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GP Week : Issue 197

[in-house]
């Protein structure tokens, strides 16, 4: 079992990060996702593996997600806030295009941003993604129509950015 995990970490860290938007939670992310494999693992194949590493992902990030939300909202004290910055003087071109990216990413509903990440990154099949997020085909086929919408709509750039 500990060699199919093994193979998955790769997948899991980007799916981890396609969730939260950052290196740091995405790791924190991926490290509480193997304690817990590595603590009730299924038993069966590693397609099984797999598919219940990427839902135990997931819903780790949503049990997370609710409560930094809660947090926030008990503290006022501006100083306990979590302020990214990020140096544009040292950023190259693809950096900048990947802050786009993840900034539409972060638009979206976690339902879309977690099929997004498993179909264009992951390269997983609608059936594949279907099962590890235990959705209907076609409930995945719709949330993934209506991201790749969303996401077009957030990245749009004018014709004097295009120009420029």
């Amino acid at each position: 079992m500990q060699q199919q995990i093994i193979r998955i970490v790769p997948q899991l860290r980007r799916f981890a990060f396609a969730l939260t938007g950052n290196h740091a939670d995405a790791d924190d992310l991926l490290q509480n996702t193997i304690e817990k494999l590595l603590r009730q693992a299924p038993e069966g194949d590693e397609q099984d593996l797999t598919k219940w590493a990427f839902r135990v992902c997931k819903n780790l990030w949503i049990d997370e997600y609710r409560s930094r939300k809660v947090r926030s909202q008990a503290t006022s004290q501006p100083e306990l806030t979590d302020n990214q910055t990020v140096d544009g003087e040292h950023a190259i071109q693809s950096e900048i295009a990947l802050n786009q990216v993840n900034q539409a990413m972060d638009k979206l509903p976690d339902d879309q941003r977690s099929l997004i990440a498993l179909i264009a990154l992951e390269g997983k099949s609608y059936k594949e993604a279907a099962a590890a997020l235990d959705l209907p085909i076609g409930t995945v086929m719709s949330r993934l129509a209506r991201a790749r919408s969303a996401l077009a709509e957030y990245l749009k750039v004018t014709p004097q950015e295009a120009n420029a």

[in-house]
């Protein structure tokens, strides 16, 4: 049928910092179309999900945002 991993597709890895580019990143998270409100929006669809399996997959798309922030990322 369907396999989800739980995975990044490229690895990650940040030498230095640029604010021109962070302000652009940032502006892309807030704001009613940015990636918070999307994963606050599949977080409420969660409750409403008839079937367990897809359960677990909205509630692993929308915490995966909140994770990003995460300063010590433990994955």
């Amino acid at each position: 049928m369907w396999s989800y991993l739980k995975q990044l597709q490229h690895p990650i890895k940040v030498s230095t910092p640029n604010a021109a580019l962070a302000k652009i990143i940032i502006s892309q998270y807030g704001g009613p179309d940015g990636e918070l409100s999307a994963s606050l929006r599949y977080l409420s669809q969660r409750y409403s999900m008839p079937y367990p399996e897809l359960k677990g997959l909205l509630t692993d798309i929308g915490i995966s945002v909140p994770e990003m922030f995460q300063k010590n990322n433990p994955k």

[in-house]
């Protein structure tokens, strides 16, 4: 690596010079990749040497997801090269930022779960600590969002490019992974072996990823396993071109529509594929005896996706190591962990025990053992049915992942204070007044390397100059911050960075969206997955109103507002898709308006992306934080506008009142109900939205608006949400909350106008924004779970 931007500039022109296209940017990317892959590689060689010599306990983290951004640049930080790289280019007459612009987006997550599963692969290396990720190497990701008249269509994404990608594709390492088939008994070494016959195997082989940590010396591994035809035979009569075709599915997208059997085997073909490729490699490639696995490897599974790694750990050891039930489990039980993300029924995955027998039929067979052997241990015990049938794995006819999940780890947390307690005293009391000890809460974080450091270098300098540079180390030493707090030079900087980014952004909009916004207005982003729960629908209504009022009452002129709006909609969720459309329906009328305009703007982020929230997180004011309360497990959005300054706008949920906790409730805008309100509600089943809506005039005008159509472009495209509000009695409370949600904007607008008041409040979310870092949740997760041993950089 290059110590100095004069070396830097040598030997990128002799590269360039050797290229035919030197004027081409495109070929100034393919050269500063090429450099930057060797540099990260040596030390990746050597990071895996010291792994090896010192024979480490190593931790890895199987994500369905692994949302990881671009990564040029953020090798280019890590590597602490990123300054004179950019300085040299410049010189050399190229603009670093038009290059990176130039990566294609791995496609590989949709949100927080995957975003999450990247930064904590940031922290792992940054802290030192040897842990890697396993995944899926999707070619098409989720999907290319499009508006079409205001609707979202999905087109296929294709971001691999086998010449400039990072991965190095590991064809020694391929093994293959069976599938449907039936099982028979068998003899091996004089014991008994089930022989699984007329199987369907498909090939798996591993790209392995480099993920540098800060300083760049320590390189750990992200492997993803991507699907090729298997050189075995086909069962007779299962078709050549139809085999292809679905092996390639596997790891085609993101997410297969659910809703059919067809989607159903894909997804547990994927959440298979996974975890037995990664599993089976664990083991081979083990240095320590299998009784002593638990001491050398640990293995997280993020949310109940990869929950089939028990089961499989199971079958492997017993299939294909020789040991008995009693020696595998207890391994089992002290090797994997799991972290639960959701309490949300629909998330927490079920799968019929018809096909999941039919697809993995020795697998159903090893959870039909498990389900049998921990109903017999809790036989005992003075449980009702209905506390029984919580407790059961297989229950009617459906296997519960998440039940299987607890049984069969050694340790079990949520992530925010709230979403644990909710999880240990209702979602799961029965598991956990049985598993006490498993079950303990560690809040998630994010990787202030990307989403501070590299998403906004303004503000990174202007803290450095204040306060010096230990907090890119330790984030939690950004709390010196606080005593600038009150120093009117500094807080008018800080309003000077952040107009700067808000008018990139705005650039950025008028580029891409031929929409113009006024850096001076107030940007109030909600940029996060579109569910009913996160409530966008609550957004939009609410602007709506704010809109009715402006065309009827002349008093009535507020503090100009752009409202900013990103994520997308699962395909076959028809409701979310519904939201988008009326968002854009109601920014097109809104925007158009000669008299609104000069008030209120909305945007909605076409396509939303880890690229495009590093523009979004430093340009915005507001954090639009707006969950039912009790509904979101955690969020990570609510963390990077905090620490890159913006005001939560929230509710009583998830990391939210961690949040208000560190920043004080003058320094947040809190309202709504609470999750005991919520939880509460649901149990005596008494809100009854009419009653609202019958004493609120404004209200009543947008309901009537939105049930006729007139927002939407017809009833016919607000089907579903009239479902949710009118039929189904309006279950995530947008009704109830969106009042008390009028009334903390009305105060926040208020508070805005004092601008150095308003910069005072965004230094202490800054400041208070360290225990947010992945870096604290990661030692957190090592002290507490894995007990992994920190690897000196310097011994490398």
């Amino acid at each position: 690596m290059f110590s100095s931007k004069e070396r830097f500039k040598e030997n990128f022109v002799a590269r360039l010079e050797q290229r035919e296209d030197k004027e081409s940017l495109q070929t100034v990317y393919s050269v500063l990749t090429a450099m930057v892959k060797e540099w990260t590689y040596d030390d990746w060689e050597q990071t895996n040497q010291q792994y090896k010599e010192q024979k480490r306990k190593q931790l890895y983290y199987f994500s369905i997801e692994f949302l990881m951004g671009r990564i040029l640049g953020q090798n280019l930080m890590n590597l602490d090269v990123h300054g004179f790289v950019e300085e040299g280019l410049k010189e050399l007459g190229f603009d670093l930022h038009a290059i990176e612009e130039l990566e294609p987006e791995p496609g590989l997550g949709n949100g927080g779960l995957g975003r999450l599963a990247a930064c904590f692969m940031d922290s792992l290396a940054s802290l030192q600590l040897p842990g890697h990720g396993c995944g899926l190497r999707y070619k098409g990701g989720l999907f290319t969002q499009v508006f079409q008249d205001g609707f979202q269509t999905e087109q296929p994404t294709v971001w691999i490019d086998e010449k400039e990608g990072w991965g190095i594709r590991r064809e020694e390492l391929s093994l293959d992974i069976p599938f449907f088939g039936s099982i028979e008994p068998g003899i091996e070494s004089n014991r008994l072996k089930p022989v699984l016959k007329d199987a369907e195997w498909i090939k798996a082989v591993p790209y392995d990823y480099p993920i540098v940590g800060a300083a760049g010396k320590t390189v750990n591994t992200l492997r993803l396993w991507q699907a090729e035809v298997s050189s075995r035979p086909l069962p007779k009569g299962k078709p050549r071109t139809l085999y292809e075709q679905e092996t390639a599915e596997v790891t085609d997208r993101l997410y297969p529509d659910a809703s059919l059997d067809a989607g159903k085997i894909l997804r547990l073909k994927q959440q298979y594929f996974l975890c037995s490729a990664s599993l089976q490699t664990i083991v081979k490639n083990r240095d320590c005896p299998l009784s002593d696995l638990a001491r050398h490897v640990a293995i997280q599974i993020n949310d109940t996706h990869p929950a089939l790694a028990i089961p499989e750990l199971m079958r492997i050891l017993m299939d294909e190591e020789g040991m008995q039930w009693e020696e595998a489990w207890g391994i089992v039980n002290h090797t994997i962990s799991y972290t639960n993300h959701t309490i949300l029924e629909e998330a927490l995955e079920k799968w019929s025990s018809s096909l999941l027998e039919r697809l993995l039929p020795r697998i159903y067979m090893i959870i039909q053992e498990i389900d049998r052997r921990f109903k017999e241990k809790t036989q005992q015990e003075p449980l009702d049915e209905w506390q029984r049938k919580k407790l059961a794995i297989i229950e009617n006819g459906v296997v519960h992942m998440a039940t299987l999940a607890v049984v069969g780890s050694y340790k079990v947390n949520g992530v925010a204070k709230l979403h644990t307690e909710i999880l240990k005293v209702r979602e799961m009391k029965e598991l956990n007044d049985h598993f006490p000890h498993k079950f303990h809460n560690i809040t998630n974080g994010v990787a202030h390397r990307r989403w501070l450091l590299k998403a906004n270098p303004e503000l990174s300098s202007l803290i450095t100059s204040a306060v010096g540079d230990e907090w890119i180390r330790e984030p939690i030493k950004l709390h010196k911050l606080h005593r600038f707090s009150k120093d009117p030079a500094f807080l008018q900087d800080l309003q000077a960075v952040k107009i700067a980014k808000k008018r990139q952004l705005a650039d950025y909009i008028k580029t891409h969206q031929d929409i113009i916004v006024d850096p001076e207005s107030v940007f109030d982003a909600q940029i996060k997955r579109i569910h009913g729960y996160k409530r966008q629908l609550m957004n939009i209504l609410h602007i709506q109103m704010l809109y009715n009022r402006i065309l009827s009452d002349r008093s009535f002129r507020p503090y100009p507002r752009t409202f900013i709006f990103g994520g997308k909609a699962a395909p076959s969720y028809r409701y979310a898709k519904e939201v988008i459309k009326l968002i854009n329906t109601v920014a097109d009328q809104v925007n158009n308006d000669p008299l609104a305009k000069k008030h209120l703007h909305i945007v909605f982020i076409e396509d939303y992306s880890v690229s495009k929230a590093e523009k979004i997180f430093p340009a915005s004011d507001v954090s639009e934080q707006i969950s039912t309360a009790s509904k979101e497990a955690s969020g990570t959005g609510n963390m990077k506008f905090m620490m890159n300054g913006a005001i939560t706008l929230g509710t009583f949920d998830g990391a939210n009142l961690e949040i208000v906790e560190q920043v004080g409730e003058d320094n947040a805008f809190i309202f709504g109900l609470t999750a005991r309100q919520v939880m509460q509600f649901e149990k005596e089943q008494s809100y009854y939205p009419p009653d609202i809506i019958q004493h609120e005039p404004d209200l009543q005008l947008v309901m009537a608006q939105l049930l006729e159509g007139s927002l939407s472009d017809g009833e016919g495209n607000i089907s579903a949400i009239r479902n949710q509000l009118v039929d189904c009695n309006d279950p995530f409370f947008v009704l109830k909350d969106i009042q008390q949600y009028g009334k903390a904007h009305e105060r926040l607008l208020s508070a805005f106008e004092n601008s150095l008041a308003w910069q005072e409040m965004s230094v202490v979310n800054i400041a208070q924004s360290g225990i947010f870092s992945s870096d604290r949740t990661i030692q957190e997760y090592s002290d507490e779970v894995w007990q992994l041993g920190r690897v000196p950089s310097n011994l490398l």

Nineteen race tracks, 1131 laps, and countless hours logged in airports and on planes. After eight months, the 2013 Formula One season is behind us. GPWeeK editor KATe WALKeR takes a look back at the year gone by in a typically unconventional season review ... MOTOGP >>> PrEViEW sunday 31 October, 1999, does not seem like a seminal date in the history of motorcycle racing – but it is. It was a long time ago; Bill Clinton was in the White House, Nokia had sold 150 million of its 3210 (a mobile phone with a 2-inch mono screen and no internet connectivity) and the world was worrying itself sick about the Millennium Bug. And that day was the last time Valentino Rossi raced a premier class motorcycle not prepared by Jeremy Burgess and his crew. It was a Honda 250; he finished third in Argentina, behind Olivier Jacque and Tohru Ukawa. In the 238 500cc and MotoGP races in which he had ridden since then, he and the Aussie whiz have been a seemingly unbreakable team. No more. Rossi called it off last year. He has named Silvano Galbusera as his new man in the garage. After saying his piece Burgess graciously left the stage, and an Italian, who worked alongside Marco Melandri in World Superbikes for the last two years – but who was a Yamaha man between 1995 and 2011 – is now the man Rossi will turn to when he sits in his garage. So far, the signs are good. Rossi has made positive noises about the partnership, but it is the nature of the sport that he would do that. Keen Rossi watchers have reported his slightly changed posture on the bike in testing, with seemingly more emphasis on the front of the bike. Bridgestone’s tyres have responded best in recent times to those who push the front of the bike hard, and Rossi appears to have adjusted his style to suit. Will it be enough? True, he won last year, but only once – and in what might be called fortuitous circumstances. But the absence of Burgess is not the only recent change at Yamaha. In the two years Rossi was in Ducati red the men in blue marshalled behind Jorge Lorenzo, and the M1 is now a bike made in his image – in the same way as HRC built its bikes to suit its succession of world champions, most notably a series of NSR500s that seemed to behave only for Mick Doohan. At 35, Vale is at an age when his powers will, inevitably, have diminished, and the usual circumstances are that riders in the twilight of their careers make up for the reduced speed with increased guile. Problem is, Lorenzo and Dani Pedrosa appear to have all the guile in the world, and if Marc Marquez lacks any, it did not show in his rookie season last year. Yamaha has acquired a new naming rights sponsor in Movistar, the Spanish telco signing a five-year deal with the squad. It is difficult to imagine that they expect Rossi to wave their flag high for each of those five years; more likely, they are there because they expect something special from the man on the other side of the garage, Lorenzo. The draw of Rossi cannot ever be underestimated. During Phillip Island’s most recent tyre test, a dozen or so winners in a competition run by the Australian Grand Prix Corporation were bussed down from Melbourne to watch what transpired. Under a blazing blue sky they waited patiently for one man and when he appeared, they went wild. A young couple, on the final day of a four-month holiday through Asia and Australia, described it as the highlight of their trip and could not wait to share their photos with friends and family at home – in Slovenia, which does not even have a MotoGP race. An Aussie woman, having already had a new photo taken and an older one autographed by the great man, then asked him to sign her foot. He did – alongside a tattoo (from some years previous) of the number 46 in the familiar yellow ‘Rossitalics’ font that has adorned the nose of his bikes for as long as many fans can remember. She giggled that she was off to the tattooist that evening to ensure the scribble was permanent. Such is the draw of The Doctor. He may win this year or he may not but you could make a safe assumption that those in the corridors of power at Dorna will be hoping that the man from Tavullia will have as many days left as possible as the sport’s biggest ever name. Is The Doctor in? 24 GPWEEK.com // 24 GPWEEK.com // PARTNERS: